Hong Kong ethnic minority students find opportunities to thrive in Taiwan
In the second of a three-part series on such minority students, we look at a Pakistan-born Hongkonger thriving at university in Kaohsiung
Mahroof Hussain was not the best pupil at secondary school, failing miserably in the Hong Kong Diploma for Secondary Education exams in 2012.
But now he is interning at one of Taiwan's biggest corporations, E United Group, which runs manufacturing companies and entertainment businesses.
He also coaches a cricket team there and successfully lobbied I-Shou University in Kaohsiung, at which he studies, to start a halal kitchen for Muslims.
"It's always great to meet new people and a new culture," said the Pakistan-born Hongkonger who moved to Taiwan in 2012 and is now studying international business administration at the university. "Once you are away from home, you become independent."
Hussain, who arrived in Hong Kong at the age of six in 1999, decided to apply to Taiwanese universities after joining a tour of institutions there organised by a teacher at Delia Memorial School (Hip Wo) in Kwun Tong.
A study published last week found that ethnic minority students who do not speak or write Chinese cannot qualify for 70 per cent of the city's non-degree tertiary education courses.
While some struggle with these limited options, ethnic minority students like Hussain have managed to find another path to higher education.
He and four fellow Delia pupils made up the first group from the school to enrol in Taiwan.
He said Taiwan's universities had lower entrance requirements, which allowed pupils with lower DSE scores to get a degree in four years. In Hong Kong, doing so would take at least six years, as they must first complete an associate degree.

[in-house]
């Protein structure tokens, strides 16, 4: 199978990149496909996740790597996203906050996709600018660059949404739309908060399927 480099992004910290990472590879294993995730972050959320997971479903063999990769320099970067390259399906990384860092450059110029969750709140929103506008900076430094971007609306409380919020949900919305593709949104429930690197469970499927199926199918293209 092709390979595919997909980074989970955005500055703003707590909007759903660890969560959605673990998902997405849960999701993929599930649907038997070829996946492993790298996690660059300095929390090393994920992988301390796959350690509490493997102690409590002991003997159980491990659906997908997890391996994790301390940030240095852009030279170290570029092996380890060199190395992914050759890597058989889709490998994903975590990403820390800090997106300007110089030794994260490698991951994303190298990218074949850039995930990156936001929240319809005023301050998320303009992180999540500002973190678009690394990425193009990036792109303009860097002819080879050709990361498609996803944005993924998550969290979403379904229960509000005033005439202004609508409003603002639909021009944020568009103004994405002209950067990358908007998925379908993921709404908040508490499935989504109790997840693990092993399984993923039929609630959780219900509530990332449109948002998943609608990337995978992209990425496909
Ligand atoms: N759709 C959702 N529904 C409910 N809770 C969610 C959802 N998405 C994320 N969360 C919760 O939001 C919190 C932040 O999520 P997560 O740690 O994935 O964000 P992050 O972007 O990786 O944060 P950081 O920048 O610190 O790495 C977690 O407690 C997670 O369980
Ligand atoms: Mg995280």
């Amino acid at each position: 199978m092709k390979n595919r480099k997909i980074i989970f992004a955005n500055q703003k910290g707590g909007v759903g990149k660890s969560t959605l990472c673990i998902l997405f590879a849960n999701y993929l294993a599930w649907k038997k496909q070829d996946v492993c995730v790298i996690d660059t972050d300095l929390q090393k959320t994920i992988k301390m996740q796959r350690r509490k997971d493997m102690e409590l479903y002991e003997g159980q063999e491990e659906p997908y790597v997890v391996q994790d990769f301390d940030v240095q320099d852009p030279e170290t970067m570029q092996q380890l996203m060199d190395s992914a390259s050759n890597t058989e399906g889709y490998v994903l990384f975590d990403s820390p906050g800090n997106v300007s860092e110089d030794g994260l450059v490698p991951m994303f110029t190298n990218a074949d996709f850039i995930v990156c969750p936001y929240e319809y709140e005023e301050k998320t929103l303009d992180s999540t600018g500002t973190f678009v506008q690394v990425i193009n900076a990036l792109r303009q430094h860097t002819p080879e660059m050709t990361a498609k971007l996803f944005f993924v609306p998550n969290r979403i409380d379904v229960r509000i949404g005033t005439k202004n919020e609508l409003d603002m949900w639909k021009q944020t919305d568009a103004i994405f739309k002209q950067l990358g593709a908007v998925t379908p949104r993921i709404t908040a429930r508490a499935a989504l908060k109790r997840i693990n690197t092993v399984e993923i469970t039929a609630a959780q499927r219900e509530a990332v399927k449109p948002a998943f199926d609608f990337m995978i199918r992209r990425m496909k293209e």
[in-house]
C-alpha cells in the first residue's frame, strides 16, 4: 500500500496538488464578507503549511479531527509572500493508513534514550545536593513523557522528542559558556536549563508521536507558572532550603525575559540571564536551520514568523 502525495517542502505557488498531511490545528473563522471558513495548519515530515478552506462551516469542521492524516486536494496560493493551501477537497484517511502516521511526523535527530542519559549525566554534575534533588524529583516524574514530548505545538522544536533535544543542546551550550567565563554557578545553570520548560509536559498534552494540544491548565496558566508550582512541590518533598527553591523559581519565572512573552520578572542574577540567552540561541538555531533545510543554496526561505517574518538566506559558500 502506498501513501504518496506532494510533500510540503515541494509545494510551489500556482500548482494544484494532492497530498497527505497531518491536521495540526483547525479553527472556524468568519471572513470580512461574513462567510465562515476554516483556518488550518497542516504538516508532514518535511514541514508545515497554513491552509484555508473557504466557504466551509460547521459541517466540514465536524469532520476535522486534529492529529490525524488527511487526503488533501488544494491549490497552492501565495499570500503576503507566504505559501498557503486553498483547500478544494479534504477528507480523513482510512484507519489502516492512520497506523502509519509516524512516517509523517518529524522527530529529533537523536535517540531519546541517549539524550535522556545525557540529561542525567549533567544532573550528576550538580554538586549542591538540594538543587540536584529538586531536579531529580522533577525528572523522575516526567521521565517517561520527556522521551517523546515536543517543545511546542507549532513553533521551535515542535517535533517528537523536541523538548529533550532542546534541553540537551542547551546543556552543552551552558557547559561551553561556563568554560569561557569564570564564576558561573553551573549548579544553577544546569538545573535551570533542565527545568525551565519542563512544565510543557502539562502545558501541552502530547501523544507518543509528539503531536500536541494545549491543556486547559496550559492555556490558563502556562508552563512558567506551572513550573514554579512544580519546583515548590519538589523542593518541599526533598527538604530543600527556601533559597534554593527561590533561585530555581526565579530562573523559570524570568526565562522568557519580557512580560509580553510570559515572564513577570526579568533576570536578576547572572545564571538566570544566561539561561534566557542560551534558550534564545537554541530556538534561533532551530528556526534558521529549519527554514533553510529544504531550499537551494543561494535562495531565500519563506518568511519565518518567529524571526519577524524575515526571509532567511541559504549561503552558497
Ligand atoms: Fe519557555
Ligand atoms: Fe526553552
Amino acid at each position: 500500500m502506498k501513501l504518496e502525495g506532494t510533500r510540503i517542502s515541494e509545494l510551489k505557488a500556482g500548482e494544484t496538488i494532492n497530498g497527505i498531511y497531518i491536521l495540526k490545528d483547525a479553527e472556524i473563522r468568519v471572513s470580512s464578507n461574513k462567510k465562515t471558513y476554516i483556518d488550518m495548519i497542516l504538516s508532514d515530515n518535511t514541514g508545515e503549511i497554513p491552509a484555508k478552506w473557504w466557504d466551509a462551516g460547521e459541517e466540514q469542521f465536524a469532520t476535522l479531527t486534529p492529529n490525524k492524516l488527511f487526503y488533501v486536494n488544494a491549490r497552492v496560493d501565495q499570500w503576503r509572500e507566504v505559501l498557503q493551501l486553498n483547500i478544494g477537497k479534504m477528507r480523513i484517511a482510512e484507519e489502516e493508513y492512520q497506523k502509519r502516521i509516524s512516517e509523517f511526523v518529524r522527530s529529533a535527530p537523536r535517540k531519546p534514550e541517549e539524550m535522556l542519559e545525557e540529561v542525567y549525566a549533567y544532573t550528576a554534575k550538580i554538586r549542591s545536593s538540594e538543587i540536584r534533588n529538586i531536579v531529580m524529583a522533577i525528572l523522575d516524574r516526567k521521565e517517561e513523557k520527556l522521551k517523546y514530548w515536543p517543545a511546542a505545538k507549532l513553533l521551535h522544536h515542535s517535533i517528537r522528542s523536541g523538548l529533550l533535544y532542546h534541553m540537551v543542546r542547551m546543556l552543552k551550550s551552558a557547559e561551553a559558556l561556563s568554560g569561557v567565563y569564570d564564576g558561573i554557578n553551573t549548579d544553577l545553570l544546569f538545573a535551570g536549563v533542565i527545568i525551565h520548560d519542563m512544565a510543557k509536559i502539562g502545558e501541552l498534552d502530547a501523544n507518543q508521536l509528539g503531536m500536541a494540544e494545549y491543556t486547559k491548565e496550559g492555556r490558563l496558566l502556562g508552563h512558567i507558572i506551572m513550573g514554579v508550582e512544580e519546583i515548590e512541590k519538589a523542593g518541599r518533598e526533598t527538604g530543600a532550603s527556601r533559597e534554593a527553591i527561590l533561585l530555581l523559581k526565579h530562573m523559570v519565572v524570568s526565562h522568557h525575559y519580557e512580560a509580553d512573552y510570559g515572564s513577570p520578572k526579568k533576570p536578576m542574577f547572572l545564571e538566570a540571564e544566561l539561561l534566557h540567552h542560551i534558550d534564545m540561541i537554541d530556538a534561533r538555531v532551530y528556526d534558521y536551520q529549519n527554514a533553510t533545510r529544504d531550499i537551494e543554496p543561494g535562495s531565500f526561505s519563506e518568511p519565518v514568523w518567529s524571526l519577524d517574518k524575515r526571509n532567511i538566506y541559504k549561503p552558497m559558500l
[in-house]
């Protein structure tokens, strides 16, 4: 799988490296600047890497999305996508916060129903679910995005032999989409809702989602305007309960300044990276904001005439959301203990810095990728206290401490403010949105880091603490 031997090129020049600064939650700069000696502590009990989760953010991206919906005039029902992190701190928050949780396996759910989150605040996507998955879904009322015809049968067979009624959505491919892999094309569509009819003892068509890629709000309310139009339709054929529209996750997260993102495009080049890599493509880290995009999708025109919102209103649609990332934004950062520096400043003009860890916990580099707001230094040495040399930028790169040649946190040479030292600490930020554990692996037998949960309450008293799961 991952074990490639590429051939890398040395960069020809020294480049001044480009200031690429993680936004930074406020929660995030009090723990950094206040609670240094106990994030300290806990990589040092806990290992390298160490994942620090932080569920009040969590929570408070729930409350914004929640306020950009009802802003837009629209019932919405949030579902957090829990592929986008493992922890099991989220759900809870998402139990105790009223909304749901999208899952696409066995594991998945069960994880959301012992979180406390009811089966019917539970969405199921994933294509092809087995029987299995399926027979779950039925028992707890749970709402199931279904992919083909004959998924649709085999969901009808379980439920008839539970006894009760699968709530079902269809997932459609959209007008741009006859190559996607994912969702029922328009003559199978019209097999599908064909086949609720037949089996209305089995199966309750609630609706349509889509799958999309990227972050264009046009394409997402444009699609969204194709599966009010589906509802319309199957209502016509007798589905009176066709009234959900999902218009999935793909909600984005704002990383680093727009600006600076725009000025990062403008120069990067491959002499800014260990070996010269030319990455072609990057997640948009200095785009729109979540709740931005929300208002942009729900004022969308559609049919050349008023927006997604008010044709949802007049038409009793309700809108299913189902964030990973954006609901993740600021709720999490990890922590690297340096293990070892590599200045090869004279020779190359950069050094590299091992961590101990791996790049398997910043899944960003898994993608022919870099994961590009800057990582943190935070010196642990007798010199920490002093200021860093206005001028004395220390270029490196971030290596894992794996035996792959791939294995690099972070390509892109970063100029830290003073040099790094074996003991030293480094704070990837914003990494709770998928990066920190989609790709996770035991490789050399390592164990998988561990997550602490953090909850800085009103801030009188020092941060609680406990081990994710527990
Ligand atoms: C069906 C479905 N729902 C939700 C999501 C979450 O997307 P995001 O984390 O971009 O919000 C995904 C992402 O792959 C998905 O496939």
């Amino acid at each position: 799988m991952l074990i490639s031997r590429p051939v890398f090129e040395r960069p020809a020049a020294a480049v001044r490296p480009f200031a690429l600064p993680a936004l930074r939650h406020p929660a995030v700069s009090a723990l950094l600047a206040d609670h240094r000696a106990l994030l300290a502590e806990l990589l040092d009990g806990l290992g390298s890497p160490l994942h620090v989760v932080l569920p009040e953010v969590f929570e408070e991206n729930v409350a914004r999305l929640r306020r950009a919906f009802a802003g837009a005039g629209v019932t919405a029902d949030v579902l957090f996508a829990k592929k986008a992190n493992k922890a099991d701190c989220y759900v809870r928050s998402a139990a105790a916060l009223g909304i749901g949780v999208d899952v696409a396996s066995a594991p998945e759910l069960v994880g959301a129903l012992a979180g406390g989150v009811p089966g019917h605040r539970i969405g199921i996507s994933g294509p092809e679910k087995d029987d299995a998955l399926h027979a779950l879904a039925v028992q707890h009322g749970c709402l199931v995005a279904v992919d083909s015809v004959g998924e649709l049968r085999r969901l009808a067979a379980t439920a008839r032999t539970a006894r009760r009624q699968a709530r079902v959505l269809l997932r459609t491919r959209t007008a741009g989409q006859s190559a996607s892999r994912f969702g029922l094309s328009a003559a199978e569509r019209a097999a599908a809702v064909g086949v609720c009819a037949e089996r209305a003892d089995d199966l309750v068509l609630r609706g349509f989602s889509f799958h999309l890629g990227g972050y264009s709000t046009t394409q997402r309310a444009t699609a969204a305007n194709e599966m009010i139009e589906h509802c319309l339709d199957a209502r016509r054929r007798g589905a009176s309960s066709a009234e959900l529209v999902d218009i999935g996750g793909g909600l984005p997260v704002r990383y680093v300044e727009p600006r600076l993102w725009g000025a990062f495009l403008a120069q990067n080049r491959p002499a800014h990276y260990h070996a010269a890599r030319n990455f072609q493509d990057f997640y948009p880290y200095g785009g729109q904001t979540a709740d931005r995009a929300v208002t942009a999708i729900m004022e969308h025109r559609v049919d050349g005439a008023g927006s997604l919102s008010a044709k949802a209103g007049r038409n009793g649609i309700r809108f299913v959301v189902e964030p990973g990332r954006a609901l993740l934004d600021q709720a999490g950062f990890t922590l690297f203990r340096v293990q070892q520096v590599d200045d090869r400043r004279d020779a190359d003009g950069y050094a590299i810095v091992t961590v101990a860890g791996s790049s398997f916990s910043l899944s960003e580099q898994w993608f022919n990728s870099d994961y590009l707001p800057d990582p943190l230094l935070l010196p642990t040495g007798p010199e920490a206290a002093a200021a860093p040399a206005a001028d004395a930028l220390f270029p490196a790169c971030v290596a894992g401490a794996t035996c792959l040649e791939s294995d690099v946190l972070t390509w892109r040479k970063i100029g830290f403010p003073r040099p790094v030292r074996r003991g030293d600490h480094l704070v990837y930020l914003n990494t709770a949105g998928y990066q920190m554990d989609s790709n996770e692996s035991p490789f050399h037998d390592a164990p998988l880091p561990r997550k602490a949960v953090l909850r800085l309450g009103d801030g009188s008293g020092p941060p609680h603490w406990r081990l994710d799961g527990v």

He added that Taiwanese universities' programmes were cheaper than many local self-financed programmes. Hussain's annual tuition fee is NT$160,000 (HK$38,520) and his lodging expenses total NT$20,000 a year.
But he encountered difficulties at first, mainly because of the language barrier and a lack of halal food.
"Language became a problem in daily life," he said. "We had no classes teaching us Mandarin. The way I learned was just to go out and meet friends. Now I speak Mandarin with no problem."
When Hussain found that there was no halal restaurant in or near the university, he had to eat plain bread and vegetarian food for some time. Then he and another Delia graduate decided to speak out.
"As Muslims it was our responsibility to improve facilities for future Muslim students coming here," he said.
They met the dean of international affairs, leading to a two-to-three-month negotiation. They were allotted an individual kitchen and started to cook their own food there. Now, about eight students eat there daily.
As soon as he entered I-Shou, Hussain, a passionate cricketer, joined local team Daredevils. This year, he joined another team, Pakistan Badshaw. He also met a cricketer who had been promoting the sport in Taiwan from primary school to university. He decided to join this cause.
He later started coaching a women's cricket team at Chang Jung Christian University in Tainan and is persuading his university to form a team. He and the women's team toured Hong Kong in October last year.
Now interning at E United's public affairs department, Hussain says he wants to work in Taiwan after graduation. He said the international affairs dean recommended him for the internship and that he was the first among the university's international students to intern at the group.
"It's very difficult for international students to get an internship in Taiwan unless it's an English-speaking company, because everything there is in Mandarin," he said.
"Hopefully I can get a good job there. I like the environment."
Hussain drew a contrast with his adopted hometown. "Hong Kong is always very crowded," he said. "It's like rush hour 24/7."
He said Taiwan was a good choice for those who cannot enter Hong Kong's universities. "If they come to Taiwan now, the platform is set for them," he said
Hussain said there were about 30 Delia graduates studying in Taiwan, either at I-Shou or Ming Chuan University in Taipei.
In the final part of the series, we look at ethnic minority students and the 'One Belt, One Road' initiative